St. John’s Advice

There are few saints more esteemed than St. John the Evangelist. He was one of Jesus’ closest disciples; he witnessed the transfiguration; he stayed at the foot of the Cross when the other disciples fled; he took care of Mary in her old age; and he did much else besides. Jesus revealed truth in abundance to this contemplative apostle, who, in the words of the liturgy, “spread the words of life through all the world.” The sublimity of his Gospel has made him the favorite of theologians throughout the ages. We would all do well to read the commentaries of Sts. Augustine, John Chrysostom, Cyril, and Thomas Aquinas on John, but in the meantime, St. Jerome sums up the doctrine of this saint in his commentary on Galatians:

The blessed John the Evangelist lived in Ephesus until extreme old age. His disciples could barely carry him to church and he could not muster the voice to speak many words. During individual gatherings he usually said nothing but, “Little children, love one another.” The disciples and brothers in attendance, annoyed because they always heard the same words, finally said, “Teacher, why do you always say this?” He replied with a line worthy of John: “Because it is the Lord’s commandment and if it alone is kept, it is sufficient.”

Simply to love one another is sufficient. Our lives must be about love; nothing else is worth any trouble. Through the Church and the sacraments, love brings us to God: “he who abides in love abides in God, and God abides in him” (1 Jn 4:16). Our love for God must be paramount, but since God needs nothing, we are meant to show love principally to our neighbors. In his providence, God put each of us in the lives of many other people with the desire that we do good to them. There is no shortage of ways to show love. It’s often very simple—giving from our abundance is loving, smiles are loving, putting down the phone when around others is loving, praying an Our Father for deceased friends and relatives is loving, changing diapers is loving, keeping the commandments is loving, coaching t-ball is loving, forgiveness is loving.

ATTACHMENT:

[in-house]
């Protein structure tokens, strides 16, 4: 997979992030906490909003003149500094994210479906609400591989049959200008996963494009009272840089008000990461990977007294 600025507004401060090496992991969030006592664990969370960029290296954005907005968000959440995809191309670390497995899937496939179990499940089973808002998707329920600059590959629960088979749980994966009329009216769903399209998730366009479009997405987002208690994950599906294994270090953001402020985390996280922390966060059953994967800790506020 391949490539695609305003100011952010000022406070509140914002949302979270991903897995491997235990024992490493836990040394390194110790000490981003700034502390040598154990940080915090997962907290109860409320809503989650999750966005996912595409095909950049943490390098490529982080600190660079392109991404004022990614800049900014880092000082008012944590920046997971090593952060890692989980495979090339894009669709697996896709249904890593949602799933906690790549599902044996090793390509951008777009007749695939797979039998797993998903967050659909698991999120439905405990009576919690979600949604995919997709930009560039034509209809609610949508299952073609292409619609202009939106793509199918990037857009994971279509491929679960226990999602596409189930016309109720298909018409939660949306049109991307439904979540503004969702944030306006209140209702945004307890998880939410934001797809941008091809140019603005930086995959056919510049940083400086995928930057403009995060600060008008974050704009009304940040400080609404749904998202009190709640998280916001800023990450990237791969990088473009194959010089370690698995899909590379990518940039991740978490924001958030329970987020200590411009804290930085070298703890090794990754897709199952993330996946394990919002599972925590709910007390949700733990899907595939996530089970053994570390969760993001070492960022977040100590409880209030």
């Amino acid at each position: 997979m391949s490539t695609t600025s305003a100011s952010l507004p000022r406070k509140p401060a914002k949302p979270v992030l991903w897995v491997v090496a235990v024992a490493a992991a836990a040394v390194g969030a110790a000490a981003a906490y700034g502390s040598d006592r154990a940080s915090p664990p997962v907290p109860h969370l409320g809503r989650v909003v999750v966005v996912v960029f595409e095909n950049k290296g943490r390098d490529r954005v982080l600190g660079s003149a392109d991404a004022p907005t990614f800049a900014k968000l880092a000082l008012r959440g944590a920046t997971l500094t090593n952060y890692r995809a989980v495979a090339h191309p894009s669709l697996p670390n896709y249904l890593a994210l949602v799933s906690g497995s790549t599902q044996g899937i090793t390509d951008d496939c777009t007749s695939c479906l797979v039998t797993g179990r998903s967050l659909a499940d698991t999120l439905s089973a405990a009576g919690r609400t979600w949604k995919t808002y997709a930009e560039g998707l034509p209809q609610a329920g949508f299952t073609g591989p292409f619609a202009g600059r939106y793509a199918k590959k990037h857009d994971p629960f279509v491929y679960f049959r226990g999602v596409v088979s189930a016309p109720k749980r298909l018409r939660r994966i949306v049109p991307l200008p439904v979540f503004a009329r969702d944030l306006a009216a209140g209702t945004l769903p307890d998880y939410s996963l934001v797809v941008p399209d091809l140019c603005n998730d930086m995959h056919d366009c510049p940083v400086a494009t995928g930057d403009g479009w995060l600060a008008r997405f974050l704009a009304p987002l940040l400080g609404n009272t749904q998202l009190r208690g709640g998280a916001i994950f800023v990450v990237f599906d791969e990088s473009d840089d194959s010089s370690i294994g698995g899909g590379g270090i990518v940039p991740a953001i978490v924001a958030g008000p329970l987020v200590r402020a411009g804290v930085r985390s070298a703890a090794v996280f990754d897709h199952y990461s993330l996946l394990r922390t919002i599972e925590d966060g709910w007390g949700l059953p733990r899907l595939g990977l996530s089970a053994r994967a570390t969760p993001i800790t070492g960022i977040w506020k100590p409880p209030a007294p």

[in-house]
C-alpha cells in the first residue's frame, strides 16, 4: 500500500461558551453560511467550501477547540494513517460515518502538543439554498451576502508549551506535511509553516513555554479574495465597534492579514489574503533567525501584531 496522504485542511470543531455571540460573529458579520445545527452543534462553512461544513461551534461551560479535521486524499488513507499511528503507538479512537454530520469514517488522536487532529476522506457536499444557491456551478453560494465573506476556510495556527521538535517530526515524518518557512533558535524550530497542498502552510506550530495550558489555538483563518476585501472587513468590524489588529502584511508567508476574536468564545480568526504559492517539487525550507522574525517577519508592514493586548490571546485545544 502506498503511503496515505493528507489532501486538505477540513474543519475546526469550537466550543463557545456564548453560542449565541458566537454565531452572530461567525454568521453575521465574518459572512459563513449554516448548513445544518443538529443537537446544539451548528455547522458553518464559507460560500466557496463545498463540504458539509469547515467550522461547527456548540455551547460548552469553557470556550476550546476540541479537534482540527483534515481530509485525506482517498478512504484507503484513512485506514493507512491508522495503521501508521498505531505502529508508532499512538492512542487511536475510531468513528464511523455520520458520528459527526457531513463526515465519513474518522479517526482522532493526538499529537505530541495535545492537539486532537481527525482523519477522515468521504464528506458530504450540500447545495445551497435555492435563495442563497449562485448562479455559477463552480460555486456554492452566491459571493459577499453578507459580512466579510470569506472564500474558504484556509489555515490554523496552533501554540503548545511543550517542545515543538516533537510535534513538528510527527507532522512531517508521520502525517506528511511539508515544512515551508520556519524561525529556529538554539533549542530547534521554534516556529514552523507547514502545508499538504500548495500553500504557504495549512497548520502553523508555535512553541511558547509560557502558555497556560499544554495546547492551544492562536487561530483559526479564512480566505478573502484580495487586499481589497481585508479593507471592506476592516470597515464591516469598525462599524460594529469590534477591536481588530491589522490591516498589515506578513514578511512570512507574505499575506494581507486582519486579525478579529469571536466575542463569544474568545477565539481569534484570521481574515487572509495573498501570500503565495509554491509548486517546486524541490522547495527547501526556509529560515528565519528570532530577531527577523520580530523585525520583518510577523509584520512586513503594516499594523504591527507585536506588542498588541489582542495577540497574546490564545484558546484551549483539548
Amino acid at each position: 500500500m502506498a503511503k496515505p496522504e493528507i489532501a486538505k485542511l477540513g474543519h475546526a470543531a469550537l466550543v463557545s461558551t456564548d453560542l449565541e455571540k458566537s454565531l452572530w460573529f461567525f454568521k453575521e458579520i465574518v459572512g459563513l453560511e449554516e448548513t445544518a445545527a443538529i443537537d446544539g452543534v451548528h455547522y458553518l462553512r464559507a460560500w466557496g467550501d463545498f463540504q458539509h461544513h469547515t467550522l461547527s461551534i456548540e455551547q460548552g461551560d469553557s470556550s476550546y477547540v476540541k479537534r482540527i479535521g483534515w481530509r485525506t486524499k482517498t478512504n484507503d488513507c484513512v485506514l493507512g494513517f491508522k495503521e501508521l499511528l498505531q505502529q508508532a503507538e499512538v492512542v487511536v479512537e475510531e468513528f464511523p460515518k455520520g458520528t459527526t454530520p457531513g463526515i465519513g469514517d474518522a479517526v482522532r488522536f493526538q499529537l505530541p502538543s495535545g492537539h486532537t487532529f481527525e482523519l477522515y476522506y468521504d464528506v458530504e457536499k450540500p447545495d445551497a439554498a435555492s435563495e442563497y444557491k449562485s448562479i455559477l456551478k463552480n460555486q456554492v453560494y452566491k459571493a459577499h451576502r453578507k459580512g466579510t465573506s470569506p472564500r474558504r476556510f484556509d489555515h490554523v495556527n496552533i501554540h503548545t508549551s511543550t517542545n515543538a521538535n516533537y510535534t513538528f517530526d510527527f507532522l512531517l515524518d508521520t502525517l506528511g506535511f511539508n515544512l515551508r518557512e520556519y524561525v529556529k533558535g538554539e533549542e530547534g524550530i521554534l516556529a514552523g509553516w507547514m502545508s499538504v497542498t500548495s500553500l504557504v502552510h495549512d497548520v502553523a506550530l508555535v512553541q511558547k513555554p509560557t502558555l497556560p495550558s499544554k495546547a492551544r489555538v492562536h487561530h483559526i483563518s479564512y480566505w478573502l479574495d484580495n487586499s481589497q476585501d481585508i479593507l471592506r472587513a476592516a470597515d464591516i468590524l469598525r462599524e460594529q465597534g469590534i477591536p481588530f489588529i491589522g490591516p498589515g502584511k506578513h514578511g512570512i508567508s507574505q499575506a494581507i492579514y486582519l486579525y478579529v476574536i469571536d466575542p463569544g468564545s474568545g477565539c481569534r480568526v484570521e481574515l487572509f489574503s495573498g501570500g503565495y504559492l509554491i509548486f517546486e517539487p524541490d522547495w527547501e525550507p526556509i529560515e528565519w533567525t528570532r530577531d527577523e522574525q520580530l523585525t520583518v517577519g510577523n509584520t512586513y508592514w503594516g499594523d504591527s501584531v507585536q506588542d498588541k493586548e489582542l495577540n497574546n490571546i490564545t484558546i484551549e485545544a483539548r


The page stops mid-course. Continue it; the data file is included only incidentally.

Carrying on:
Let us love; and let us never tire of hearing St. John’s advice, “Little children, love one another.” If our lives are built around love, we shall forever abide in God.

Image: Valentin de Boulogne, The Last Supper

From Dominicana Journal